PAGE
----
By not moving for a mistrial or joining in the other appellants' motion for a mistrial at the time of trial, Winslow waived his right to challenge the denial of the motion. See Devine v. United States, 278 F.2d 552, 556 (9th Cir.1960) (defendant waived alleged misconduct by failing to move for mistrial). In any event, however, we reject all of the appellants' arguments that the district court erred in denying their mistrial motions.


Evidence introduced at trial established that the appellants were members of the Aryan Nations organization, sometimes referred to as "Aryan Warriors." Because the term "Aryan Warrior" was relevant to background material, and referred to in testimony and other evidence presented to the jury, it was not improper for the prosecutor to mention it when questioning Nelson. See United States v. Marques, 600 F.2d 742, 749 (9th Cir.1979) (not misconduct for prosecutor to mention connection between defendant and Hell's Angels because evidence showed defendant stated he sold drugs to them), cert. denied, 444 U.S. 1019, 100 S.Ct. 674, 62 L.Ed.2d 649 (1980); United States v. Cutler, 806 F.2d 933, 936 (9th Cir.1986); cf. Dawson v. Delaware, --- U.S. ----, ----, 112 S.Ct. 1093, 1099, 117 L.Ed.2d 309 (1992) (the first amendment prevents employing evidence of a defendant's abstract beliefs at a sentencing hearing when those beliefs have no bearing on the issue being tried).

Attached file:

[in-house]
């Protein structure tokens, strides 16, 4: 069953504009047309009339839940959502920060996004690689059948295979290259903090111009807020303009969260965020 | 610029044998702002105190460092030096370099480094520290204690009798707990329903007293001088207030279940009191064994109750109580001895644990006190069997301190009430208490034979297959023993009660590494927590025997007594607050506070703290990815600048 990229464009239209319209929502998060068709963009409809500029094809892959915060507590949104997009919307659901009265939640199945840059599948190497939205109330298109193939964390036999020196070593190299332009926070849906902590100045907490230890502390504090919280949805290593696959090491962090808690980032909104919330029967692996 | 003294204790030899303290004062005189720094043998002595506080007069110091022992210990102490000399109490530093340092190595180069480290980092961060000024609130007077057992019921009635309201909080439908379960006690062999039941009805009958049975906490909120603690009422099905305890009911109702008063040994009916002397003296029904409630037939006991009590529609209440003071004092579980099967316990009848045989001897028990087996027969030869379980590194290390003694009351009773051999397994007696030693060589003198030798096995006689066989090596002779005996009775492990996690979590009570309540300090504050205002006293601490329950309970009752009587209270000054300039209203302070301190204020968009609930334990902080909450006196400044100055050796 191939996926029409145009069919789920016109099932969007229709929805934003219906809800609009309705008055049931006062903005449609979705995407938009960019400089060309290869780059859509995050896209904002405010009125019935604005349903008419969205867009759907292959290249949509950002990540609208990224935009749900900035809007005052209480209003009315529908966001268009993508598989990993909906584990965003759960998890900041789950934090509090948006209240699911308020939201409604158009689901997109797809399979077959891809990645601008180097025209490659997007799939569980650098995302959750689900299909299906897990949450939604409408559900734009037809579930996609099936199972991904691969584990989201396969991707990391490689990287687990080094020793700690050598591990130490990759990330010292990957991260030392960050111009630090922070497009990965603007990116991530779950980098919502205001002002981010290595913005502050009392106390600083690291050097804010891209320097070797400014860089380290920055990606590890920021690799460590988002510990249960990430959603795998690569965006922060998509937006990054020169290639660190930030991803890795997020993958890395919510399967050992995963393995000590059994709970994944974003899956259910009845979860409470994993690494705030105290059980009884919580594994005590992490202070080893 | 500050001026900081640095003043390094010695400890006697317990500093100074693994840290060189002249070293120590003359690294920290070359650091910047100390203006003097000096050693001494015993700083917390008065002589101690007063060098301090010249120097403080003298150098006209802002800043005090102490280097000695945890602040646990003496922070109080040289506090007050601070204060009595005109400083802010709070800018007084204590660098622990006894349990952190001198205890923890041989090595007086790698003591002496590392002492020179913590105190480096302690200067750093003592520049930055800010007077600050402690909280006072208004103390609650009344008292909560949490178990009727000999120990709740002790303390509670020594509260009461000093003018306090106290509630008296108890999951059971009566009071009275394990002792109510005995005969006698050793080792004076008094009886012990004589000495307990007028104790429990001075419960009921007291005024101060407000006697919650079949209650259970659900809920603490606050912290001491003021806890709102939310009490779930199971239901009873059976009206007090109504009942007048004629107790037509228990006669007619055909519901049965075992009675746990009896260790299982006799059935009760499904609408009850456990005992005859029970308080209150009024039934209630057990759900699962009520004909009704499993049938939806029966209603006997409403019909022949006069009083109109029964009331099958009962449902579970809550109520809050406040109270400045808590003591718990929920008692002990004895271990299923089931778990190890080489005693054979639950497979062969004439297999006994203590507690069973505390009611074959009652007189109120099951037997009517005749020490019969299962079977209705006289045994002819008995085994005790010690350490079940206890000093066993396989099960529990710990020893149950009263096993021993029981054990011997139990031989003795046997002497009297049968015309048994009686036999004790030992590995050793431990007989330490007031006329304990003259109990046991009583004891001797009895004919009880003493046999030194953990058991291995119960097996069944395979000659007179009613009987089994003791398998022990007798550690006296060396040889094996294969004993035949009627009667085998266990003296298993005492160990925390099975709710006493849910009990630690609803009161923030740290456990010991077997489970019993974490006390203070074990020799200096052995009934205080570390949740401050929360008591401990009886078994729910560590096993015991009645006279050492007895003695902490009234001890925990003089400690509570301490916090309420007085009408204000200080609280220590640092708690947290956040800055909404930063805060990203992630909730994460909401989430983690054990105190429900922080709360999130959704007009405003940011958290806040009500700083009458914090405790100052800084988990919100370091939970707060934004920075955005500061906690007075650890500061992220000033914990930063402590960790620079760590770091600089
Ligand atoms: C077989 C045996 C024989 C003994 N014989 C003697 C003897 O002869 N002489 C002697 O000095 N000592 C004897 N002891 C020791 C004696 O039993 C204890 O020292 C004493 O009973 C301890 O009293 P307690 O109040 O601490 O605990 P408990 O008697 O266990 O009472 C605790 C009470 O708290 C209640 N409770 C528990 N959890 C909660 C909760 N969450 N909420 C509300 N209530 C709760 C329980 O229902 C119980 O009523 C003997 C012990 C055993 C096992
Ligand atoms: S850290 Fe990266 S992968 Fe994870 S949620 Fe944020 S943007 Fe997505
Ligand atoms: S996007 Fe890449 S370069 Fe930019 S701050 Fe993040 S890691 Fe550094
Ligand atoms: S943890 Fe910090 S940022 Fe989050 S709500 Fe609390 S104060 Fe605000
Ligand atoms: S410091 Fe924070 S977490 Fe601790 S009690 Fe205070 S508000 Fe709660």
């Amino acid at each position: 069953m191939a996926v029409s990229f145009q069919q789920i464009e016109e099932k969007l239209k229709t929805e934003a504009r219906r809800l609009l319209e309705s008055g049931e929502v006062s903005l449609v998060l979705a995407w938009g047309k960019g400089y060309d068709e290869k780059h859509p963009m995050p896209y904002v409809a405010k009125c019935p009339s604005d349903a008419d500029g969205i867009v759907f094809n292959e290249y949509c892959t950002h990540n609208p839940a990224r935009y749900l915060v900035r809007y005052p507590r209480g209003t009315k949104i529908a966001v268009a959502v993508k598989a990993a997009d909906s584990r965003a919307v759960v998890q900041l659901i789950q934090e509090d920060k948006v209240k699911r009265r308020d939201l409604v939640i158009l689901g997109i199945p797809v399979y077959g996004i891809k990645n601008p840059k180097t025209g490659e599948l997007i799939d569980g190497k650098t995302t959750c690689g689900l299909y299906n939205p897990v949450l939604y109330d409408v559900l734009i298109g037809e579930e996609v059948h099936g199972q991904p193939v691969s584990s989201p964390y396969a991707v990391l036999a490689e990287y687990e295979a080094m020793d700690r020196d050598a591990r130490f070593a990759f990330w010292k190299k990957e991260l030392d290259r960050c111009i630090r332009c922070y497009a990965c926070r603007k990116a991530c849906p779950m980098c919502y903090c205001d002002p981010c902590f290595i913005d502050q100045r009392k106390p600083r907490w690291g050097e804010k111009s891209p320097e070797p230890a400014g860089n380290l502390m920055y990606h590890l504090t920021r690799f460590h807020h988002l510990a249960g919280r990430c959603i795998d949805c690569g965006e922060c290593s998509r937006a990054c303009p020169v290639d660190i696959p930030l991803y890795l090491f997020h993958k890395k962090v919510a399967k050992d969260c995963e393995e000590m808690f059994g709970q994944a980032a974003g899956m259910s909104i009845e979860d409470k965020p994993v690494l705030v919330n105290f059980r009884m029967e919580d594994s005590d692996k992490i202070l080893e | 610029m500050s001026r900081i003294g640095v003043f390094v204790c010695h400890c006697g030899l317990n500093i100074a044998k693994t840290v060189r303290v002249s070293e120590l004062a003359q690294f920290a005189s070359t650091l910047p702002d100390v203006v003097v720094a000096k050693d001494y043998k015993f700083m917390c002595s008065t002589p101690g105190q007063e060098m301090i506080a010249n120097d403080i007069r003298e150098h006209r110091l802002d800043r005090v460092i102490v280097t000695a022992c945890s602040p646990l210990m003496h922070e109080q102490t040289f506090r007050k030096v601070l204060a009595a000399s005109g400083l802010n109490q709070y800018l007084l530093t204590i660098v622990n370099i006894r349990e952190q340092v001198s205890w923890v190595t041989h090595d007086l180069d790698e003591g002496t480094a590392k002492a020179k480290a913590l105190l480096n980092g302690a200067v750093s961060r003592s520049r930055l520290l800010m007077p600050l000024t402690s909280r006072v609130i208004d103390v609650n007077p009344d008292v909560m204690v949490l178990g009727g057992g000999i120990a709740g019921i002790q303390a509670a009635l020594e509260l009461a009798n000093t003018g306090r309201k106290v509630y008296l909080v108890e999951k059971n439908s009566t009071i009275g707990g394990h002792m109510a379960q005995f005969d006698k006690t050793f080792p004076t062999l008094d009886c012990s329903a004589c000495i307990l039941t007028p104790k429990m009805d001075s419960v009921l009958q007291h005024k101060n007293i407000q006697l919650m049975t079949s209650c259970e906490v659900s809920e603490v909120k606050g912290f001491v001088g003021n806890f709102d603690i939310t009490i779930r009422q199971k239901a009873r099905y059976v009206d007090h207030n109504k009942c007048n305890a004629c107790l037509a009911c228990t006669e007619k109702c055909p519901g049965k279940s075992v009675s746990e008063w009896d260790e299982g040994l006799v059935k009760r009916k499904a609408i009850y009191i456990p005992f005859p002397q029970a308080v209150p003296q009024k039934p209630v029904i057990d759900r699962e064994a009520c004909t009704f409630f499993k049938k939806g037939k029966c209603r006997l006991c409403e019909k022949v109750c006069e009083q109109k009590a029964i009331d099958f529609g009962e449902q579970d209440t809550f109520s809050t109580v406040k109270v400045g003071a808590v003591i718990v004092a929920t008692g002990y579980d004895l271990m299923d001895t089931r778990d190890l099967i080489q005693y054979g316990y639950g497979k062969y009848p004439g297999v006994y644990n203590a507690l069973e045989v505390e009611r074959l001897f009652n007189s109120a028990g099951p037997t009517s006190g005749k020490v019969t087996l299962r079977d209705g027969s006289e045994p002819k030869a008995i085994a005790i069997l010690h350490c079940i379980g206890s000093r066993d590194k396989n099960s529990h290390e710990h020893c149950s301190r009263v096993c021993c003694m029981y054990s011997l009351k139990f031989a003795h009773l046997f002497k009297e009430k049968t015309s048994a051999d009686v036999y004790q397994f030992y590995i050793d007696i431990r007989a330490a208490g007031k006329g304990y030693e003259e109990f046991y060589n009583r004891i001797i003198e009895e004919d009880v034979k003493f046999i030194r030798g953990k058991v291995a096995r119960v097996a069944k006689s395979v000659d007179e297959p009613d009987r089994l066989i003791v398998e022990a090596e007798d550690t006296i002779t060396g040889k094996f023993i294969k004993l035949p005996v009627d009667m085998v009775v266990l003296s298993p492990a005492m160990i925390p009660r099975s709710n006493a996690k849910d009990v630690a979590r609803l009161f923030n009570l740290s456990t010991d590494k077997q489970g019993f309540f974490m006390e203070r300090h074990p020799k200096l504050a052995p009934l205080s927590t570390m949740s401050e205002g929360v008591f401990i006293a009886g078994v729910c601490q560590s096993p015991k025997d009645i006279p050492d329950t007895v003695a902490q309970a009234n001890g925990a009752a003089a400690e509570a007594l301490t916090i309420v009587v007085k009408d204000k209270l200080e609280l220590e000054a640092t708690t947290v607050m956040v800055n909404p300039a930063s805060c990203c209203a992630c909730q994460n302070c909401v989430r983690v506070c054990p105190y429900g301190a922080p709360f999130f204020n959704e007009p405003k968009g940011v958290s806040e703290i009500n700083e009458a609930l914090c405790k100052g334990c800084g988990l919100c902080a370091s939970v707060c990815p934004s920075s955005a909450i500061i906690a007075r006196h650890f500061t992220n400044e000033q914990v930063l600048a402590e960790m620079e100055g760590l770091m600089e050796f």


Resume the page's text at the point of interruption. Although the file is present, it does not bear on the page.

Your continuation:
B. Evidentiary Objections


We review the district court's evidentiary rulings for abuse of discretion. Cutler, 806 F.2d at 936.


The district court did not abuse its discretion in admitting testimony that referred to controversial aspects of the Aryan Nations organization. The court balanced the concerns of both the government and the appellants, by not allowing the prosecutor to offer in depth explanations of objectionable terms that came up during testimony or argument. It was not improper for the district court to permit a limited explanation of some of the practices of the organization. See Cutler, 806 F.2d at 936 (witness could testify about background material of the Aryan Nations organization because it would help the jury understand other evidence and relevant issues).